The “Network for Public Education,” a nonprofit advocacy group, launched by Diane Ravitch and her allies in 2013, recently published state-by-state “report cards” on six aspects of education policy, and the evaluations are disquieting. After a dozen years of increased funding under the Bridge to Excellence Act, Maryland squeaked by with an overall grade of […]
The “Network for Public Education,” a nonprofit advocacy group, launched by Diane Ravitch and her allies in 2013, recently published state-by-state “report cards” on six aspects of education policy, and the evaluations are disquieting.
After a dozen years of increased funding under the Bridge to Excellence Act, Maryland squeaked by with an overall grade of a low “C” and one “D” for over-reliance on standardized testing. The rating is certainly better than the national average of “D,” across the board, but not exactly a ringing endorsement of Maryland’s resolve to deliver appropriate resources to public schools.
This announcement arrived on the heels of Gov. Larry Hogan’s State of the State speech that included his advocacy for “The Maryland Education Tax Credit,” which ostensibly would permit citizens, businesses and non-profits to receive a tax credit for donations to public and non-public schools.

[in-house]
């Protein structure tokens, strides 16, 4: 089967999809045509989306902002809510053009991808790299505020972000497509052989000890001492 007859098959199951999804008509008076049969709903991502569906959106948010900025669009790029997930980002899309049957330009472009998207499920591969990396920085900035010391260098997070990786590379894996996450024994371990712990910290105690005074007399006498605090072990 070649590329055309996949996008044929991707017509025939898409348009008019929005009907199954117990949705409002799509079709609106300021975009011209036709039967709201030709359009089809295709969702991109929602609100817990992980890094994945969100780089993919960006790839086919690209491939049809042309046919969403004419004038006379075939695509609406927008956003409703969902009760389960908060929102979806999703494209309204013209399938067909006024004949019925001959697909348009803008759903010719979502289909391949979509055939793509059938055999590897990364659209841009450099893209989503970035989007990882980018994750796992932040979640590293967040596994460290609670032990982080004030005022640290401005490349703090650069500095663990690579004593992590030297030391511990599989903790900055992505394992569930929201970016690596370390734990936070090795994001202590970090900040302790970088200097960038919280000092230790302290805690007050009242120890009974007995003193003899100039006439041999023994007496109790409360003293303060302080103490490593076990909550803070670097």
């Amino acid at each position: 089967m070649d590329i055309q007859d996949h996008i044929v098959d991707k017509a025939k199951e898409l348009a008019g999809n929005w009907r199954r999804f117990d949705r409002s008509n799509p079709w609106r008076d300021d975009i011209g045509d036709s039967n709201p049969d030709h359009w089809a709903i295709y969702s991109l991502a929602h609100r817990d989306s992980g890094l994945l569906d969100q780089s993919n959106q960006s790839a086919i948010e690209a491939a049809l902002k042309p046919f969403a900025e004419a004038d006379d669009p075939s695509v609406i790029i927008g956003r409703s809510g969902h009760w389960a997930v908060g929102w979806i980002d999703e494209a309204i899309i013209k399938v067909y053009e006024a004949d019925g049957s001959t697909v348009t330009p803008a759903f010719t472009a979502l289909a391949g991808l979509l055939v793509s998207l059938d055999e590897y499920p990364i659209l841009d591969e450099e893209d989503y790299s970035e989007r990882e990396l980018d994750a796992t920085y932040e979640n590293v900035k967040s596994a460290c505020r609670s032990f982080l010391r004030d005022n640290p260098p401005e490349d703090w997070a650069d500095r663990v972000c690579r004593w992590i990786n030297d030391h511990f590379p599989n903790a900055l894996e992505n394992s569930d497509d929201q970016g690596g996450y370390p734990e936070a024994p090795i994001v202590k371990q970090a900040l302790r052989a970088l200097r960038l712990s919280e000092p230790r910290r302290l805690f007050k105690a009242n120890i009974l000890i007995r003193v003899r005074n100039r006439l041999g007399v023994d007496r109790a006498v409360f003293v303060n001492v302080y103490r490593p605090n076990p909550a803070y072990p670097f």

Three immediate objections come to mind when considering such a policy. Why would we remove dollars from the general fund to encourage donations to certain schools when sufficient funding for every school remains a political pipedream? How will such a policy engender the precepts of adequacy and equity upon which the Bridge to Excellence Act is founded? Finally, wouldn’t such a policy hinder the legislature from meeting the constitutional demands of Article VIII?
The issue of school quality being determined by zip code has yet to be resolved locally, or nationally, since education funding is still largely decided by local real estate values. Furnishing tax incentives to the affluent will serve only to deepen the educational divide between the schools of the “haves” and those of the “have nots.” Remarkably, achievement gaps have been narrowing for all demographic groups, save one: the achievement gap between rich and poor children continues to widen.
Permitting individuals and corporations to cherry pick which schools they support will hasten a giant step backward in social justice for all children. The affluent have always delivered educational advantages to their children; it is to be expected. The natural advantages of wealth should not, however, disadvantage children of poverty by lessening contributions to the general fund and, thereby, the common welfare of our citizenry.
Do we believe an effective public education for all children to be the foundation of a vibrant culture and a just society? Do we believe the inexhaustible potential of all children can best be nurtured by delivering educational opportunities regardless of social standing? This generation would do well to recall the wisdom of Franklin Delano Roosevelt’s belief that, “the test of our progress is not whether we add to the abundance of those who have much. It is whether we provide enough to those who have little.”